Rackspace says the new Cloud Servers deliver benefits such as increased efficiency, scalability and agility, and allows customers to launch up to 200 cloud servers in 20 minutes. The company claims its MySQL database service delivers 229 percent faster performance than Amazon’s MySQL-based Relational Database Service (RDS).

Not all of OpenStack’s components were ready to make the transition. Cloud Networks (based on Project Quantum) and Cloud Block Storage (based on the Lunr project), which were in beta in April, are still not in production. Rackspace says it is planning to incorporate these additions this fall, perhaps because that’s when the OpenStack “Folsom” release is due out.

The new entry price for Cloud Servers is 2.2 cents per hour (or $16.06 a month), which gets you a 512MB virtual Linux server with 20GB of disk. This reflects a 27 percent discount from the previous price of 3 cents per hour. The old entry-level configuration – 256MB of virtual memory and 10GB of disk for 1.5 cents per hour – is no longer available. A Windows virtual machine with 1GB of memory and 40GB of disk will run eight cents an hour or $58.40 a month versus six cents an hour and $43.80 a month for the Linux equivalent. The pricing differential reflects the additional costs associated with Windows machines.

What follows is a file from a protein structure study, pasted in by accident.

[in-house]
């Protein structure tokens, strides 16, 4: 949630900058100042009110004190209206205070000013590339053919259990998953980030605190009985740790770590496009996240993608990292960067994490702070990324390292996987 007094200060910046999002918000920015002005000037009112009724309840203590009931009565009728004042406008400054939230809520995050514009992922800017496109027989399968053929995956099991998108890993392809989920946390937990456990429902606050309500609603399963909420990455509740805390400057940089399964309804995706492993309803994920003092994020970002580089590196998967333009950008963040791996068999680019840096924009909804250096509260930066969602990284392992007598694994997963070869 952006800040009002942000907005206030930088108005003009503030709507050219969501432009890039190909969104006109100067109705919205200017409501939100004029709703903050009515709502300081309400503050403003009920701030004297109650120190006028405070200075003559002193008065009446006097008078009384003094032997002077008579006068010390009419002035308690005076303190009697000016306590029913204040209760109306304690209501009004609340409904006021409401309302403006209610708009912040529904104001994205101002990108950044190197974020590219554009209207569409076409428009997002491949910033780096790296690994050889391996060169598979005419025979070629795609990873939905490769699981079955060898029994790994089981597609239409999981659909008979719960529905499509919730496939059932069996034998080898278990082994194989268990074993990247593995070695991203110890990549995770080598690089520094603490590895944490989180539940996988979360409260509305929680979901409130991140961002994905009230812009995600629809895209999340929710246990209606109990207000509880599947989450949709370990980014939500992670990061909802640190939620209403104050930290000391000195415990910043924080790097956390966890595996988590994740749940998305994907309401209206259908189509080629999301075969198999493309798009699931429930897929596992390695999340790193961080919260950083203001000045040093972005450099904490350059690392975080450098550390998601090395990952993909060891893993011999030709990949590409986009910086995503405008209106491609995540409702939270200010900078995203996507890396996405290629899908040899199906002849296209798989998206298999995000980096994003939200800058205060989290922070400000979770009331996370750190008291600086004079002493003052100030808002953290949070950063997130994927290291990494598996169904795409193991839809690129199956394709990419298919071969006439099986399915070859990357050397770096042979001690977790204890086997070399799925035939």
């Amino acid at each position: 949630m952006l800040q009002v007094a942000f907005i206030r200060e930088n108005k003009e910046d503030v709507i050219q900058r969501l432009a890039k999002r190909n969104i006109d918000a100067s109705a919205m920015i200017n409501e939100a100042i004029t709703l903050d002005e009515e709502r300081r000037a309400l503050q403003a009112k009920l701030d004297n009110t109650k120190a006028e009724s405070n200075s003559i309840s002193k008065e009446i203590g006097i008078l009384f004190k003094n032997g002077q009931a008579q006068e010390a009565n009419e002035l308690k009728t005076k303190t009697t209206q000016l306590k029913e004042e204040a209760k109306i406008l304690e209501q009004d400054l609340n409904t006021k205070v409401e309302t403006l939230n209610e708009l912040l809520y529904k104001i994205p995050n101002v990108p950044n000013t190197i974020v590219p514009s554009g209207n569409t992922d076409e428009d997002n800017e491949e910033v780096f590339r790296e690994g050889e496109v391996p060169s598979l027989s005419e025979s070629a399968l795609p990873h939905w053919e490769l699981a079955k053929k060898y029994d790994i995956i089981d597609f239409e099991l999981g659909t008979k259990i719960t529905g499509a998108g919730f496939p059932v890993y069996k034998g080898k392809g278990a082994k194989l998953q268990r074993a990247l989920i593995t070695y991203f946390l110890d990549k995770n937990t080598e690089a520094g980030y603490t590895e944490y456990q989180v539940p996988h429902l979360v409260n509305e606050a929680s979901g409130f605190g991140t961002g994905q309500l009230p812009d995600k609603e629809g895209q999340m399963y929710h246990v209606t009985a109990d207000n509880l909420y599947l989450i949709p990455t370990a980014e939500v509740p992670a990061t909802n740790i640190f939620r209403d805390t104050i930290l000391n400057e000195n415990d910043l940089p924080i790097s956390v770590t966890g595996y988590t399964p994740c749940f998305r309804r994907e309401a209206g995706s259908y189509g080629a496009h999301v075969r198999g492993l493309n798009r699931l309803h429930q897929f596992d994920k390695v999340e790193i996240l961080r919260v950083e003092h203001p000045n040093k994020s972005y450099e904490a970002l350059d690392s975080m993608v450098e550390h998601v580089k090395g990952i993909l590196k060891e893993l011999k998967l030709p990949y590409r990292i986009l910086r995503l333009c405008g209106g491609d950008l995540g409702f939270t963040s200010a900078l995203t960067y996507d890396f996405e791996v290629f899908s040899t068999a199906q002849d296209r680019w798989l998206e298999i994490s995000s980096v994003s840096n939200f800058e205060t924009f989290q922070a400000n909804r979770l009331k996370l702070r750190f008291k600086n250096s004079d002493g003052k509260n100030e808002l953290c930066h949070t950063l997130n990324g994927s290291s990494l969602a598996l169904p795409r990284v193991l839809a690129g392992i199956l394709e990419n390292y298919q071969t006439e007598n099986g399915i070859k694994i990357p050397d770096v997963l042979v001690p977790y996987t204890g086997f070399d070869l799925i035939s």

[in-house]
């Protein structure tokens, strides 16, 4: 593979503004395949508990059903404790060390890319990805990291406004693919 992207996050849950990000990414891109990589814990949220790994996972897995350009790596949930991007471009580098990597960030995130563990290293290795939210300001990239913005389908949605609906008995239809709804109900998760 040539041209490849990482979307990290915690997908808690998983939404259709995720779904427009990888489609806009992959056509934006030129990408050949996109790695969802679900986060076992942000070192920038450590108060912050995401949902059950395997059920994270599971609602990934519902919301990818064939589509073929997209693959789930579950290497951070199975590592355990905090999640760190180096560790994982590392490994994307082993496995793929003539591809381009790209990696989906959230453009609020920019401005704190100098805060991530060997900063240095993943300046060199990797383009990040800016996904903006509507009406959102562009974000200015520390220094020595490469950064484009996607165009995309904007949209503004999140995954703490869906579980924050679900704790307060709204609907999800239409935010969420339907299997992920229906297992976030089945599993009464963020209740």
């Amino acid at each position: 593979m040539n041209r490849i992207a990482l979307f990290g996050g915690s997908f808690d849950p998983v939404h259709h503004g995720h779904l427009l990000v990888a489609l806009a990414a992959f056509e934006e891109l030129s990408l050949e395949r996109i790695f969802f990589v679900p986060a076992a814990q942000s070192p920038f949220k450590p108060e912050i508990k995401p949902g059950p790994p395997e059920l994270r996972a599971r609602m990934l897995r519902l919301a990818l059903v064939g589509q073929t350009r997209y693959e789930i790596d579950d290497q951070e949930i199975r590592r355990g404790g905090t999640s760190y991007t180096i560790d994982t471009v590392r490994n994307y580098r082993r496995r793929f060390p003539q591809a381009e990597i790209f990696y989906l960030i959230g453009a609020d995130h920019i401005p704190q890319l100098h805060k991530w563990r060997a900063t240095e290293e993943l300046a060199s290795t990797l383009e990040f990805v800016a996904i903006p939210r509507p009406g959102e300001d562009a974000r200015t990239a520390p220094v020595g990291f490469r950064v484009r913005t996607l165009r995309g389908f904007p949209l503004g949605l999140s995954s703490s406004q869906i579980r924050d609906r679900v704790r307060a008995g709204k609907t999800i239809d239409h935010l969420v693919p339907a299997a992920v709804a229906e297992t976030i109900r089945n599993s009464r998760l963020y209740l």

Rackspace is not forcing customers to migrate to the OpenStack code, but that is obviously their end goal, and as of Aug. 1, all new instances are defaulting to the new infrastructure. Customers who signed up before the transition who seek to spin up legacy-code machines will have to ask Rackspace for a workaround. The company acknowledges that it could take at least a year or more before every single customer makes the shift.

The speculation mill posits this move is surely aimed at taking market share from cloud king Amazon, but Rackspace CEO Lanham Napier says that’s just not true. The head Racker told Gigaom’s Derrick Harris that Rackspace is not attempting to go head to head with Amazon Web Services, noting that while “AWS, in particular, is playing a scale game. We’re playing a different game” – a tri-pronged approach that emphasizes speed, performance and service.